But Kennedy's narrow election victory and small working margin in Congress left him cautious. He was reluctant to lose southern support for legislation on many fronts by pushing too hard on civil rights legislation. Instead, he appointed unprecedented numbers of African Americans to high-level positions in the administration and strengthened the Civil Rights Commission. He spoke out in favor of school desegregation and praised a number of cities for integrating their schools. He used executive orders to create the President's Committee on Equal Employment Opportunity and prevent racial discrimination in the hiring of federal employees and contractors; and to forbid discrimination in the sale or lease of federally funded housing. Attorney General Robert Kennedy turned his attention to voting rights, initiating five times the number of suits brought during the previous administration. On February 28, 1963, Kennedy submitted a Special Message to the Congress on Civil Rights in which he asked Congress to enact legislation which included limited civil rights measures such as strengthening voting rights laws and providing assistance for schools that were voluntarily desegregating. Congress did not act on this proposal.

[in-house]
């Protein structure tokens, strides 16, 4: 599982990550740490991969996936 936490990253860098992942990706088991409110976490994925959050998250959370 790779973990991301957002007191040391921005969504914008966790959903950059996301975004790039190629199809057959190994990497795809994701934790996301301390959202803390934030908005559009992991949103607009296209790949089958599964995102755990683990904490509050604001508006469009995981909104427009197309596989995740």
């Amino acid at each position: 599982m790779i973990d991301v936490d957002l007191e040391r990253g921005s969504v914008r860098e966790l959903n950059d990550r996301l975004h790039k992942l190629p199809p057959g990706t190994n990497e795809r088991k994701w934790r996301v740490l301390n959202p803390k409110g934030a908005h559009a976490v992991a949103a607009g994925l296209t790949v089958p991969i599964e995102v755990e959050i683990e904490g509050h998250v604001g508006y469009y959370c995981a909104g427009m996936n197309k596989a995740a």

By the spring of 1963 Kennedy’s attention became increasingly focused on civil rights. His evolution to a greater involvement in civil rights was spurred, in large measure, by the growing number and size of civil rights demonstrations, and the violent backlash from segregationists. The 1963 Birmingham Campaign in Alabama made national news with images of children attacked by dogs and blasted with fire hoses as more than 1,000 were arrested. The Kennedy administration was compelled to take action.
When it became clear that Governor George Wallace would stand at the doorway of the University of Alabama’s registration building on June 11, 1963 to prevent the registration of two African American college students, President Kennedy realized that, with the nation focused on civil rights, the timing was right to speak to the nation about the need for civil rights legislation. In his speech, he called civil rights not just a constitutional and legal issue, but a moral one as well. On June 19, 1963 he submitted a comprehensive bill for the Civil Rights Act of 1963 to Congress.
- In class, review the context of the 1963 proposed civil rights bill.